The big benefit of this film is the cast. Lara Flynn Boyle is fabulous as Agnes the witch. She puts in an extremely sexy performance here, which is important less as eye-candy, but as a way to ensure that the action is never hard to believe. Frankly, she is often foxier than her younger co-stars. She also has a steeliness that means you believe her in the tougher action sequences and it is largely she who keeps the action going via her different visages (for the kids and local law enforcement) when the pacing of the plot starts to slacken. Indeed, while the first half of the narrative is a sweet toker comedy-horror, the second half devolves into far more standard fare as it uses the fairytale back story as rather sloppy license to tick genre boxes. The gore (by Vincent Guastini and team) is great, but it sometimes feels a little out of place.

The lead younger performers give the witch as good as they get. Michael Welch (TWILIGHT) is particularly good as Hansel. He manages to be both warm and level-headed and conveys a sense of actually caring for Gretel, which is impressive considering the character as written could easily have been a simple preppy persona. This proves useful as his emotional range (and good set of lungs) actually help to move the consequences of the story along, helped as he is by some well-pointed camera work. He is matched by Quinn’s Gretel. While it is sometimes hard to accept her sudden resilience (partly due to the occasionally over the top direction), she is very well cast. She has the waif-like looks of a Grimm heroine combined with the sexuality that often bubbles under the old tales, but she never comes across as slutty. As a result she keeps the innocence vs. experience theme of the narrative in tact. Newcomer Bianca Saad also puts in a gutsy performance, but occasionally her scripted skits are a little too predictable to allow her character to be truly believable. Last but not least, Cary Elwes (SAW, THE PRINCESS BRIDE) is hammy but fun in his fleeting role at the film’s start.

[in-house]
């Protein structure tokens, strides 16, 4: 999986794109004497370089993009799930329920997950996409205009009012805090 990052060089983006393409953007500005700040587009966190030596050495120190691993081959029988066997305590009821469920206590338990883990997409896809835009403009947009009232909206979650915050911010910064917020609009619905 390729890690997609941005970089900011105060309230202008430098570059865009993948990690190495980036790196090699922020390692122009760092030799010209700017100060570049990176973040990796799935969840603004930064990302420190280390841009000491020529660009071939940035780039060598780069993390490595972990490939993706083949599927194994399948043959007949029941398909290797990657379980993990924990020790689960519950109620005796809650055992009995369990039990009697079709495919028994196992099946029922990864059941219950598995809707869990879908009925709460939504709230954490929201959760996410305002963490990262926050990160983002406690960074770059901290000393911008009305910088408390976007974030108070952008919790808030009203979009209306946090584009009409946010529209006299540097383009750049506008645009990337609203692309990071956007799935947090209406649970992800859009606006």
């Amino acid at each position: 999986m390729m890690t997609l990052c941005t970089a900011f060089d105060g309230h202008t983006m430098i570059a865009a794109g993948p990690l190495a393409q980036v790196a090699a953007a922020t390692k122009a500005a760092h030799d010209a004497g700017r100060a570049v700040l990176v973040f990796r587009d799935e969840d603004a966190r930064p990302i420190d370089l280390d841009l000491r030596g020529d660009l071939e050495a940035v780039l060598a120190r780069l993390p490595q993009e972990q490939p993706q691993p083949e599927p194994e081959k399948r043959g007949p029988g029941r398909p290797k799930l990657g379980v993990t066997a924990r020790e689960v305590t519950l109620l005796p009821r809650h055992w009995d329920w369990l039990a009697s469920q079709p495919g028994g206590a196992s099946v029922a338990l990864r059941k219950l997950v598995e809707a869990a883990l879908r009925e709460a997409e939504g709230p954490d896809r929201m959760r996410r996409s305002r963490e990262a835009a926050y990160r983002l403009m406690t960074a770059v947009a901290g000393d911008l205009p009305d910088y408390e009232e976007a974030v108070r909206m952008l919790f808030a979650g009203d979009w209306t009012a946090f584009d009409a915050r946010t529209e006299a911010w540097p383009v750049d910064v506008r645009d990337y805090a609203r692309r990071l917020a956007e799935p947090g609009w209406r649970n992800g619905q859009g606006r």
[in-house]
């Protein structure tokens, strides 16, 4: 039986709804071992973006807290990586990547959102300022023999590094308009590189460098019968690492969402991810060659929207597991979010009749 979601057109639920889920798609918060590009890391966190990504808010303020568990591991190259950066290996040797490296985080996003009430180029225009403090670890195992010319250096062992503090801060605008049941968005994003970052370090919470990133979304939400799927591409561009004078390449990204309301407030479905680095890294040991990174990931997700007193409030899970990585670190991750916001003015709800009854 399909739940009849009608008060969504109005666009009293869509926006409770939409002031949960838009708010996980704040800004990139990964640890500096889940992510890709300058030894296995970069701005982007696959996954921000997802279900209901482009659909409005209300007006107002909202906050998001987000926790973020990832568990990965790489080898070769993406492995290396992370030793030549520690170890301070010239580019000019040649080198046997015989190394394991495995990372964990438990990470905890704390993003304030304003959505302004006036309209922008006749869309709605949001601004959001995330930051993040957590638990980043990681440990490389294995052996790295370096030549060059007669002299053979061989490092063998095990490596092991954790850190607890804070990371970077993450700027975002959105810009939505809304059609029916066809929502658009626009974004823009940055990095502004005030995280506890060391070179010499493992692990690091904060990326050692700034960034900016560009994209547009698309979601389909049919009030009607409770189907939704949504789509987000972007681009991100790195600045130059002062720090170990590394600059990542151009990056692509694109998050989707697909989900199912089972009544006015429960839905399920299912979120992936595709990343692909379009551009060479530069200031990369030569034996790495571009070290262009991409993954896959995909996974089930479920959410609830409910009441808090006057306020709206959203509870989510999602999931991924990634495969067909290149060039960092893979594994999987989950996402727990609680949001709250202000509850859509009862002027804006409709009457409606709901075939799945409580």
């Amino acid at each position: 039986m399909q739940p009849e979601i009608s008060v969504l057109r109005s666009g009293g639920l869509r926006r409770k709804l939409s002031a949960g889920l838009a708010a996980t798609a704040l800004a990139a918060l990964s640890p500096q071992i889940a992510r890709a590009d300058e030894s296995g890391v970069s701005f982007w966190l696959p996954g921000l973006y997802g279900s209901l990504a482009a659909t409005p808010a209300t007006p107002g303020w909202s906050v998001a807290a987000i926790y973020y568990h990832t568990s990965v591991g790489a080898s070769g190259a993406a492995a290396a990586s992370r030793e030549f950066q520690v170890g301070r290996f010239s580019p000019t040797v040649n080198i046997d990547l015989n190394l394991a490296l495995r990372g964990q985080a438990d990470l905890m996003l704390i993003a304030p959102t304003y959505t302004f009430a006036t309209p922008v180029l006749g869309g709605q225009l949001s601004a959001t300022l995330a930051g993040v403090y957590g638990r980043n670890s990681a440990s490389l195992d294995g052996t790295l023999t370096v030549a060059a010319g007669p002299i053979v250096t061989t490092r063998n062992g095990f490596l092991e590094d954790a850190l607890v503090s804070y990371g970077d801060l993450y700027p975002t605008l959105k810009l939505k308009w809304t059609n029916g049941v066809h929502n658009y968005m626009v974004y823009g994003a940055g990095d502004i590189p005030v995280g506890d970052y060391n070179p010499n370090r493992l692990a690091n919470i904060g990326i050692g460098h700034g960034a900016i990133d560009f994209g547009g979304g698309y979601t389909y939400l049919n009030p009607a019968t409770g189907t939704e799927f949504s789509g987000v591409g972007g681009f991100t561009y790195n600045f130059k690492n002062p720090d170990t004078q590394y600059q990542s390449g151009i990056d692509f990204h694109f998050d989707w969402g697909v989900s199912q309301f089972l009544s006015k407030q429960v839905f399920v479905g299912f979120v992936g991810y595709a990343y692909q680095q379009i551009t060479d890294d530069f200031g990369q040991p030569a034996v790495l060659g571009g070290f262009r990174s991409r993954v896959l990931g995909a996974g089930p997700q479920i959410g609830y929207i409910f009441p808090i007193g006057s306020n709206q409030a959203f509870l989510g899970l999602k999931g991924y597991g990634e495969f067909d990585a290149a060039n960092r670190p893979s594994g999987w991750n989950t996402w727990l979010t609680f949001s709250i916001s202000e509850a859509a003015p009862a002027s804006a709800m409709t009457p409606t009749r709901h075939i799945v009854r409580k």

Final mention must go to the art department for creating the magical, modern world of the story. Everything from Gretel’s bedroom to the witch’s house has enough internal logic to be fairytale-esque and believable at the same time and the design of the dope den and its effects is a masterstroke.

Though an uneven cautionary tale, HANSEL & GRETEL & THE 420 WITCH manages to be entertaining thanks to its cast and an interesting reworking of the original story. While the pacing sucks its power at points, Lara Flynn Boyle adds her own malevolent magic. It’s an intriguing trip. Dayhm, bitch!


Reviewed by Dr Karen Oughton (Twitter @DrKarenOughton)

The doll is different. The eyes look deeper set and the hair is straightened plastic tat, but Chucky (still voiced by brilliant Brad Dourif) slayed the audience at FrightFest’s world premiere of the unedited director’s cut.